I actually really liked Jyn and Cassian as characters but felt the film left them very short-changed. Jyn's intro was the biggest misstep as she isn't given anything to do other than go along for the ride. Why have her just be rescued right away by the rebellion and then forced into the mission? Why can't we give her some sense of agency at the start? Why did she get arrested? Maybe she was actually working some plan for Gerrara or her own plan that the Rebels don't know about. Give her something to work with and show us why she's so capable! And your right about a scene missing between her father dying and her rousing speech to the rebels.

If some of these character beats had been fixed, the story overall wouldn't have felt as flat - especially the first hour of the film. And yeah, the character recreations were the biggest swing-and-a-miss here. Less would have been so much more with Tarkin and Leia. Don't know how this movie had such extensive reshoots yet the Polar Express was allowed to stay on the tracks. That should have been issue #1.
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+1
1:09PM on 12/19/2016
I didn't think the characters were badly-written per se; it was more of a story structure problem. The characters' introductions and arcs were similar to A NEW HOPE, THE PHANTOM MENACE and THE FORCE AWAKENS. Those movies were the beginnings of trilogies. With this one, we knew from the start it would be a "one shot". By the last act, JYN, CASSIAN, BODHI and BAZE have realized how they can grow as people... but it was kind of pointless since they wouldn't have the opportunity.

I do agree with
I didn't think the characters were badly-written per se; it was more of a story structure problem. The characters' introductions and arcs were similar to A NEW HOPE, THE PHANTOM MENACE and THE FORCE AWAKENS. Those movies were the beginnings of trilogies. With this one, we knew from the start it would be a "one shot". By the last act, JYN, CASSIAN, BODHI and BAZE have realized how they can grow as people... but it was kind of pointless since they wouldn't have the opportunity.

I do agree with the CGI. I didn't remember TARKIN's face but, during his scene, I started to notice something was off with him. I didn't notice inmediately because there wasn't a lot of light on his face (good decision). I figured out they were using the same actor and were de-aging him. Later, I read that I was half right. When LEIA showed up, and I was like "WTF?!" It was horrendously fake. What was the point? LEIA's face is hidden for a few seconds. That could've been it (she didn't even have to say anything).
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12:45PM on 12/19/2016

Very well written

I have been trying to put into words what I felt was a bit off about this movie. I really liked some aspects of it, but I was turned off by others. It felt like a "standalone" movie and not part of the overall Star Wars universe. That flippin' robot had better aim than all the Storm Troopers combined; maybe make a butt load of that robot for the army. I missed all the cool Jedi/Sith stuff. I watch Star Wars more for the fantasy aspect than the Sci-Fi. I can't really appreciate the Sci-Fi aspect
I have been trying to put into words what I felt was a bit off about this movie. I really liked some aspects of it, but I was turned off by others. It felt like a "standalone" movie and not part of the overall Star Wars universe. That flippin' robot had better aim than all the Storm Troopers combined; maybe make a butt load of that robot for the army. I missed all the cool Jedi/Sith stuff. I watch Star Wars more for the fantasy aspect than the Sci-Fi. I can't really appreciate the Sci-Fi aspect because Robots have feelings and personalities, but we use floppy disk? Or ships can be marvels of technology but they don't have the ability to bio-scan ships (have to manually board them). Don't even get me started on how every single planet has breathable air and perfect gravity. So, I turn my brain off with the Sci-fi and I eat up the Fantasy Soap Opera stuff. This felt ....off. Plus, was it necessary to have a United Nations of rebels? I get that this needs to make money in China, India, Mexico/Spain, and all of Europe in general, but can we have maybe one American? Oh...We Did! The bad guy was American. Great job. I have a ton of little gripes, but I did enjoy the movie. I just don't feel the need to speed back to the theater to see it again. :(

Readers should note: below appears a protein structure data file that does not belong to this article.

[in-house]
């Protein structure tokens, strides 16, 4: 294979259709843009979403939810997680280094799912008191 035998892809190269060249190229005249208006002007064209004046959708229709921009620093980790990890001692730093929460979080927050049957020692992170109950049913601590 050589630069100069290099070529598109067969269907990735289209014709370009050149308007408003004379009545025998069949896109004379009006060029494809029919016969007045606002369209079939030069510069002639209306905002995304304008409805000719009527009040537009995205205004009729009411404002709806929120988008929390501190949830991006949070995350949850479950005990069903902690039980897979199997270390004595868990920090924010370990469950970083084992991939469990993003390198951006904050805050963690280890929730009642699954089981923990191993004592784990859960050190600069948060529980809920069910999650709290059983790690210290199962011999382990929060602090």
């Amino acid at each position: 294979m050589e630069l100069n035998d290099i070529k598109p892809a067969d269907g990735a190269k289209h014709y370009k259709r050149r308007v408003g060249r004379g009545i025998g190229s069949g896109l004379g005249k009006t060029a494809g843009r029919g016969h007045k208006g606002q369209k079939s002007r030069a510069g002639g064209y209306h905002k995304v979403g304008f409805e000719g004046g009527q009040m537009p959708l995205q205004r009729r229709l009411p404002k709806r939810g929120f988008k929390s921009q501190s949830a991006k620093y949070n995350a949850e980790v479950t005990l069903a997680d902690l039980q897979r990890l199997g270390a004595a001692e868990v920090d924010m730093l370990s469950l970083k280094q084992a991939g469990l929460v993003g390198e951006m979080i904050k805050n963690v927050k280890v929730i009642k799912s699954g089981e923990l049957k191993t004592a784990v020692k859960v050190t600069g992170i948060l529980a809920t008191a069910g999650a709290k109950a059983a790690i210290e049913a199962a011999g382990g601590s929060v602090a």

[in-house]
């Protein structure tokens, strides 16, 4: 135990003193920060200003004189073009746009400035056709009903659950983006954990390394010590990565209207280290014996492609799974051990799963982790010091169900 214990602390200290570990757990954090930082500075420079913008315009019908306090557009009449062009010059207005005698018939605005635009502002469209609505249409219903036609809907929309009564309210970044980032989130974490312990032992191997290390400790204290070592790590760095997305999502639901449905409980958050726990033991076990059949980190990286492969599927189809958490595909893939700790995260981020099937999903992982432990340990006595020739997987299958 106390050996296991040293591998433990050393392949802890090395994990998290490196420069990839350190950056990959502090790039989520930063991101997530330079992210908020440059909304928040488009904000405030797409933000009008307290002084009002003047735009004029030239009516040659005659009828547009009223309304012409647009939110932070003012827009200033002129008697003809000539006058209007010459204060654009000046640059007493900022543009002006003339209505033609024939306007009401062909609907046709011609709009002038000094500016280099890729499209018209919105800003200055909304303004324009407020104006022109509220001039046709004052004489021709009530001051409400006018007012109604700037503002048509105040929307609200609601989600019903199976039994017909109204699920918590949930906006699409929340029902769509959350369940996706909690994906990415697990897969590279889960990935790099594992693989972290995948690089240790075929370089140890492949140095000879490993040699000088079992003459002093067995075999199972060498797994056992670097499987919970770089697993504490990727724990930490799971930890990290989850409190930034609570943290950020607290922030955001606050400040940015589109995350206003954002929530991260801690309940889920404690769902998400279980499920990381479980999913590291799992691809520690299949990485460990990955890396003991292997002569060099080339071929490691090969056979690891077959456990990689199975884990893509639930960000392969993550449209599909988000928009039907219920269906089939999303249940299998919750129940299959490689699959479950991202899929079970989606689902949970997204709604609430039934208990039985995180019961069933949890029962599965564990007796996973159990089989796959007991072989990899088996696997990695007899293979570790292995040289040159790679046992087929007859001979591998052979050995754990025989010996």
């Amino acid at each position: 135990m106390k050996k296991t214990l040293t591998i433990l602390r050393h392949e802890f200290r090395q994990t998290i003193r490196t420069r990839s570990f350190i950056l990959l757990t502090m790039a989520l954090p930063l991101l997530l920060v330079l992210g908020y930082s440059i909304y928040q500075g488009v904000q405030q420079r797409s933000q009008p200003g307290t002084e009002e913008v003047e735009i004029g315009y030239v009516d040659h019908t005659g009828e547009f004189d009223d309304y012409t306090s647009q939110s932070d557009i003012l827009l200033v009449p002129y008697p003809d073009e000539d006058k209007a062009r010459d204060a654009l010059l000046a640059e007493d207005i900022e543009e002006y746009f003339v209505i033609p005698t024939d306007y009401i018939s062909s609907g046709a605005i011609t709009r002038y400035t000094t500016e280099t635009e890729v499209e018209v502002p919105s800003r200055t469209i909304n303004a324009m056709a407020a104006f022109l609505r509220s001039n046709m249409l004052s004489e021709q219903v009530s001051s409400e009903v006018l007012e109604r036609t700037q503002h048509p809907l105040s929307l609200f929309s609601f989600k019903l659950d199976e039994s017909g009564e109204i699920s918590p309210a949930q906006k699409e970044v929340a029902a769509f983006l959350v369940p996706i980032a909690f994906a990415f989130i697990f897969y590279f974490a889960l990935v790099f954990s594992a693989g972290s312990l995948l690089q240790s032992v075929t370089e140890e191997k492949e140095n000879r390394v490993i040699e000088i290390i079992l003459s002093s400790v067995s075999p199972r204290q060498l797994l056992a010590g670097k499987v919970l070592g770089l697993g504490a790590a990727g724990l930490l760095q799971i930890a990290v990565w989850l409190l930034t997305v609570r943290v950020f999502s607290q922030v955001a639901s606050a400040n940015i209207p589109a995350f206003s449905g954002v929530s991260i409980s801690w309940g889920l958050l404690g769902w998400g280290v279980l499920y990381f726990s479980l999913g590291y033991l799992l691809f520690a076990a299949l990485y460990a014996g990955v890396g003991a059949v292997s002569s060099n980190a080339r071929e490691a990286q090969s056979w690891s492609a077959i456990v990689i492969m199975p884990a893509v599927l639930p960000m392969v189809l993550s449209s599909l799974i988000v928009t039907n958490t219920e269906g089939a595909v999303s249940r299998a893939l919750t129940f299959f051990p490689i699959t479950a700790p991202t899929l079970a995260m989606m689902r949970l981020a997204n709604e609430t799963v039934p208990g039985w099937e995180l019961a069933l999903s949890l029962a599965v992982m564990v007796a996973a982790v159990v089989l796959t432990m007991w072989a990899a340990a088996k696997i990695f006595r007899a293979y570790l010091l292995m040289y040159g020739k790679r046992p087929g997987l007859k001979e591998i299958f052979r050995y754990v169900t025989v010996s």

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12:28PM on 12/19/2016

100% agree

Well said, sir. The characters were the biggest problem. Between the distraction of the recreated characters and not being emotionally involved in the fate of the heroes, I left my showing feeling kind of conflicted about the film.
Well said, sir. The characters were the biggest problem. Between the distraction of the recreated characters and not being emotionally involved in the fate of the heroes, I left my showing feeling kind of conflicted about the film.
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12:21PM on 12/19/2016
Spot on.
Spot on.
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12:16PM on 12/19/2016

Hit the nail on the head

Exactly how I felt about the film, just articulated better. I put this above the prequels, but below 4,5,6, and 7
Exactly how I felt about the film, just articulated better. I put this above the prequels, but below 4,5,6, and 7